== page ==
The current NBN row is as dispiriting as it is unsurprising. For those of us who followed the original project with expectation and excitement, only to see it ripped up and cast aside for the current fiasco, there’s little comfort in schadenfreude.
The absolute, utter, failure of the Coalition scheme was wholly anticipated.
And the gall of current politicians to try and blame the architects of an entirely different project is beyond words.
What is their excuse? Ignorance? Corruption? Sheer bloody-minded arrogance at simply wanting to destroy a project conceived by “the other side”?
I worked for Sky Business during the announcement and start of the NBN. I interviewed countless senior tech executives visiting Australia, all of them impressed and fascinated by it, and planning all kinds of projects here. Australia would have been a test case. The NBN would have created investment, innovation, jobs. We would have won international prestige.
We lost all of that.
I saw the massive ignorance among the population at Sky. There were thousands of viewer letters, fretting about absurd things like a “$1,000/week cost” to households and other things – all of them the product of a clear and well-organised and completely mendacious disinformation campaign.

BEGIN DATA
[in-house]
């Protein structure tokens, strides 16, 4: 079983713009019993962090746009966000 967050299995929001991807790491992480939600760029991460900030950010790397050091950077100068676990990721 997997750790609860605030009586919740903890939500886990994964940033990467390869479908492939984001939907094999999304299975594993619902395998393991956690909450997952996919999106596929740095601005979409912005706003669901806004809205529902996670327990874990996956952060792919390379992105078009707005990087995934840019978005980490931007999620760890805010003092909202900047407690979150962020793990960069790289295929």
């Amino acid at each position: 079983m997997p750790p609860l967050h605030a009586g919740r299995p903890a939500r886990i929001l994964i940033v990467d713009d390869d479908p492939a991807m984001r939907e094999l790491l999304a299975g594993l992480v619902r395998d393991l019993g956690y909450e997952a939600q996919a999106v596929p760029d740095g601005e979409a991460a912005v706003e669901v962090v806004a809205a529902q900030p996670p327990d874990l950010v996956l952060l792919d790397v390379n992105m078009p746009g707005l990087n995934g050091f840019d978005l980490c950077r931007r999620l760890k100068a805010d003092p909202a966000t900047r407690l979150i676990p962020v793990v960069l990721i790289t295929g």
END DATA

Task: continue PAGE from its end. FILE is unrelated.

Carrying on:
We all know whose interests it was in for the NBN to die.
I also attended press conferences with Liberal ministers, who lacked even the basic comprehension of technology. Bits/bytes, WiFi/wireless – it was totally beyond them. I remember one of those cringing, folder-carrying Canberra lackeys taking great umbrage when I criticised him for failing to brief his minister properly. He was doubtless equally clueless himself.
Yet the Australian electorate voted them in.
Perhaps the greatest tragedy is that this sad travesty of technology is still being called the “NBN”. It’s not the NBN. The NBN was an ambitious, advanced FTTP national network. Fibre to the premise – that’s your home.
The current “NBN” is the upgrade of a few nodes. The average home is still connected by decades-old copper, and will remain so.
It’s certainly a “calamitous train wreck”. For which the Coalition, and those that voted for them, are entirely to blame.